Frome Writers Collective social evening at the Three Swans this month featured readings from the nine 'writers in residence' in shops and cafes during the festival. To suit the festival theme, the writers' trigger was a Jane Austen line: passionate Darcy's plea to Lizzie "Surely, you must know it was all for you." Responses ranged from humorous to murderous, poignant to absurd. Writer Tim Bates was chosen as this year's winner ~ fittingly perhaps, as it was his original idea for a one-day "sweatshop" that we pinched off Bruton Festival of Arts and brought to Frome...

I'm not familiar with G√ľnter Grass's picaresque tale of the Nazi regime through the eyes of a perpetual child, but 'the team that brought you Dead Dog in a Suitcase' was enough to entice me to Bristol Old Vic to see The Tin Drum. As always with Kneehigh, the on-stage musicality is fantastic, visuals amazing with great use of shadows and symbols,  and a terrific ensemble performance team but this time though there's the usual verve, the story-telling feels weak. The first act is mostly personal back-story and only after the interval does a real sense of allegory develop. But Oskar as a puppet (created by Lyndie Wright) is superb, with an expression both wise and naive: despite his drum he's not an initiator and his observation seems more like the incomprehension of the little man than the deaf-dumb-blind secret power of a Tommy; neither the Messiah nor a very naughty boy, perhaps only a delusion of innocence. And there's memorable moments: one is when nice kind Alfred arrives home sporting a red armband, innocently excited by the new group forming to empower the lives of folk like them… and another is the trail of tiny refugees across bodies on the stage as the cast sing sadly. The end will either comfort or disappoint you.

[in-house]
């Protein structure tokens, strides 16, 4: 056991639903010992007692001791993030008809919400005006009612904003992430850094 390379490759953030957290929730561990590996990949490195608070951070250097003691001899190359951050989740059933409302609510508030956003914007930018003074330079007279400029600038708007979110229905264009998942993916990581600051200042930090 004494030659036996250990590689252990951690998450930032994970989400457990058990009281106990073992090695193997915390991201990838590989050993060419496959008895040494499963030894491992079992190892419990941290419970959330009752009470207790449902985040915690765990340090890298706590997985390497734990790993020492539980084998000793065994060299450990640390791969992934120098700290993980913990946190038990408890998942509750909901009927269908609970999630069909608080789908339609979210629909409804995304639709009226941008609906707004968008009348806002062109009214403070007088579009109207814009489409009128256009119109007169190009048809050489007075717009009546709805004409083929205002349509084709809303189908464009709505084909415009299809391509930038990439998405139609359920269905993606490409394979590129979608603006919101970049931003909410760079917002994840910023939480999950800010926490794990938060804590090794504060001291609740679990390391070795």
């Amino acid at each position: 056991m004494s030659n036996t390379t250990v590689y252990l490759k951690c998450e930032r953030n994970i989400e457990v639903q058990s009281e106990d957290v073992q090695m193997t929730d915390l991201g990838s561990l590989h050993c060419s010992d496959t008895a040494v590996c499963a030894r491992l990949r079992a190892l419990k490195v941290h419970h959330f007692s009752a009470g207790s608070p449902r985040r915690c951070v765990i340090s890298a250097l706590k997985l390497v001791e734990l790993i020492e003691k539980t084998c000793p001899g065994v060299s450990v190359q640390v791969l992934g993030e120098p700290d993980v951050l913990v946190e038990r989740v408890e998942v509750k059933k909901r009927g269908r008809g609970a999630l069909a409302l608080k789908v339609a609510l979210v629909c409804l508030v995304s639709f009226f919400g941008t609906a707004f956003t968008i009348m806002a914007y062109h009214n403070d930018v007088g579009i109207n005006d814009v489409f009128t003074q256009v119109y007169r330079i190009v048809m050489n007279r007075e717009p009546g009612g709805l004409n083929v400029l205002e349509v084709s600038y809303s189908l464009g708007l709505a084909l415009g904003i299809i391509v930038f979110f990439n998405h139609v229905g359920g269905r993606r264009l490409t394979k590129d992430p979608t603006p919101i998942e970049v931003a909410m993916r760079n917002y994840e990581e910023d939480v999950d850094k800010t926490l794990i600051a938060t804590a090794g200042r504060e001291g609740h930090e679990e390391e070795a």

Artistic Director Mike Shepherd's company is legendary, and for this production he has Ali Roberts (Tobacco Factory's loss) as Executive Producer as well as Carl Dead-Dog Grose as writer, and Charles Hazlewood composing and ~ well, it's Kneehigh, 'one of our liveliest national treasures' as The Times has sententiously observed, so book before the company heads on off on tour.  On till November 18th. Images Steve Tanner

Back to the present now, and the regular retelling of WWI history. Siegfried Sassoon is buried near Frome in Mells churchyard, and his grave always has flowers on November 11th. Sassoon like Wilfred Owen was unequivocal in his opposition to the conflict:
"You smug-faced crowds with kindling eye
Who cheer when soldier lads march by, 
Sneak home and pray you'll never know
The hell where youth and laughter go."
Meanwhile in town the Cheese & Grain was enjoying a day of electric dreams, showing off a range of vehicles including the Mark 1 Tesla Roadster, Renault Zoe, & various bikes. Frome Car Club has gone electric so the Zoe is available to hire, but the Tesla is more photogenic. David Bowie's movie Labyrinth was shown in the afternoon, powered by Electric Pedals.
A frivolous footnote to conclude this melange of past & future: when you lick your first-class stamp to send those belated reciprocal festive greetings, give a thought to the cheery santa steering through a sky Van Gogh would have appreciated: this image, picked from over 9,000 entries, is by a young Frome artist: well done Ted Lewis-Clark! May all your moons be golden.